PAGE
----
New Global Crisis Cost Estimate

Tercentenary of the Bank of England, commemora...Image via WikipediaFrom The Bank Of England

The Bank of England now estimates that losses from the credit crisis could run as high as 4.3 trillion dollars. This estimate is about double previous estimates from the bank, as well as the IMF.

The article reporting the estimate, published by The Independent, is unclear on the actual amount estimated in the report. The figure arrived at here is determined by converting British Pounds Sterling into US Dollars directly, using the figure ‘£2.8trn’ from the title..

Throughout the article found online, the author shifts among values stated in different currencies.

BoE warns credit crisis losses could hit £2.8trn

Global bank losses as a result of write-offs on mortgage-backed and other badly devalued securities will spiral to $2.8 trillion before the credit crunch is over, according to the latest estimates produced by the Bank of England.

The figure is around double the Bank’s previous estimates and calculations by the IMF. It suggests that, while the recent injections of bank capital by governments may help stabilise the financial system, it is far from fully over the ravages of the credit crisis.

The Bank says that the losses for the UK’s banks will run to £122.6bn, against a forecast of £62.7bn made in April. For the US and the euro area, it gives figures of $1,577.3bn (was $738.8bn) and 784.6bn (previously €344.1bn) respectively.

It’s important to note that these estimates are how much the banks are expected to need to write off their books. This is not necessarily the cost of a bailout, but is the direct cost to the banks before the bailouts.

Another quote from the same article:

In its October Financial Stability Report, the Bank says that “the global banking system has arguably undergone its biggest episode of instability since the start of World War I… Risks in the financial system clearly remain. Over time, against the backdrop of an economic downturn, banks will need to adjust their balance sheets and funding models, weaning themselves off current exceptional levels of official support… Lending growth will take time to recover”. A chart in the report suggests that, if the banks were forced to adjust to the shortage of capital in as short a time as a year, lending would have to be reduced next year. The £37bn of share purchases by the Treasury in the British banks, and liquidity support, should buy the banks more time; however, the reduction in the growth of lending, even over a lengthier adjustment, will still be sharp.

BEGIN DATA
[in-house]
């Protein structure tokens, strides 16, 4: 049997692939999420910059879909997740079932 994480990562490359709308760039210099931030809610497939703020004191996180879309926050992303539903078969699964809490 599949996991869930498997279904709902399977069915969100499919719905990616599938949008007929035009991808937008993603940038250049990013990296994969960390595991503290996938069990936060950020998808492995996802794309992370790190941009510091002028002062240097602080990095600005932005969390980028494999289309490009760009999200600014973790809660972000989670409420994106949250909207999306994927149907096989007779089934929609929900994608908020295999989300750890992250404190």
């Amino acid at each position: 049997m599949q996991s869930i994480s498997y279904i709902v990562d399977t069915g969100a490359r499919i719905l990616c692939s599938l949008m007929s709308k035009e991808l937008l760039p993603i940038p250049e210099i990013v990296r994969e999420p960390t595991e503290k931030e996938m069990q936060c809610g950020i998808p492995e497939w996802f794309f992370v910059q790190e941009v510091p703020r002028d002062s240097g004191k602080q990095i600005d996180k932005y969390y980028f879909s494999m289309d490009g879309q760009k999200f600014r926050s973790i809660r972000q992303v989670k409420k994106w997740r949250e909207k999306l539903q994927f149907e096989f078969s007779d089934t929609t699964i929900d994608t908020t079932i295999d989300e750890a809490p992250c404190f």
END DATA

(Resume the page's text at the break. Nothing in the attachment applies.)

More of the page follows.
The Bank also warns of some particular weaknesses in the financial system. Leveraged investors such as hedge funds, says the Bank, “may be forced to liquidate asset holdings due to tighter credit conditions”. Insurance firms “seem relatively well placed”, the report says, but “risks could arise, however, if the value of insurance companies’ investments were to fall below regulatory capital requirements”.

In other words, the banks will be perfectly contented to sit back and watch everybody around them fall because of a credit crunch they are causing.

All this cash that nearly everyone on the planet by now is being asked to pledge, via taxes on us and our grandchildren, all this money being handed to the bankers is supposed to FREE UP the credit a bit more.

It’s supposed to make it easier for the farmer to make this year’s loan. Easier for the next fishing season to get funded. Easier for the next brilliant idea to become the thing we can’t live without.

And these guys are telling us, in advance, that they aren’t going to ease up on the credit. They’re telling us in advance that they are going to tighten it further.



Of course, I am talking about something in England. Those quotes are from the British bankers, not the guys up in New York and DC.

The American bankers would never say something like that, would they?


I am Jon, and I reckon our bankers wouldn’t need to say nothin’.